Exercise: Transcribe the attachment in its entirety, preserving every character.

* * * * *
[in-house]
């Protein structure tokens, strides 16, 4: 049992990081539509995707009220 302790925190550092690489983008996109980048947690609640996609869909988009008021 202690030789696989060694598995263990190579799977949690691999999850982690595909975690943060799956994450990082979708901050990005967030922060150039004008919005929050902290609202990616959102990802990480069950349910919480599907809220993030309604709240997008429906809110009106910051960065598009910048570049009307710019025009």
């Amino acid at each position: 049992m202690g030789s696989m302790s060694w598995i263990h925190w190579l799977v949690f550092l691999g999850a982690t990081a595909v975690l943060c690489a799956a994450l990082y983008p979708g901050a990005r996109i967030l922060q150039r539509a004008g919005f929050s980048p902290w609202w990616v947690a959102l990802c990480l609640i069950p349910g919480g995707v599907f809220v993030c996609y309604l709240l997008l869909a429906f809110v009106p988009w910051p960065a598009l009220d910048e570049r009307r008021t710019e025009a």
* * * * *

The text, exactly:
[in-house]
């Protein structure tokens, strides 16, 4: 049992990081539509995707009220 302790925190550092690489983008996109980048947690609640996609869909988009008021 202690030789696989060694598995263990190579799977949690691999999850982690595909975690943060799956994450990082979708901050990005967030922060150039004008919005929050902290609202990616959102990802990480069950349910919480599907809220993030309604709240997008429906809110009106910051960065598009910048570049009307710019025009």
């Amino acid at each position: 049992m202690g030789s696989m302790s060694w598995i263990h925190w190579l799977v949690f550092l691999g999850a982690t990081a595909v975690l943060c690489a799956a994450l990082y983008p979708g901050a990005r996109i967030l922060q150039r539509a004008g919005f929050s980048p902290w609202w990616v947690a959102l990802c990480l609640i069950p349910g919480g995707v599907f809220v993030c996609y309604l709240l997008l869909a429906f809110v009106p988009w910051p960065a598009l009220d910048e570049r009307r008021t710019e025009a």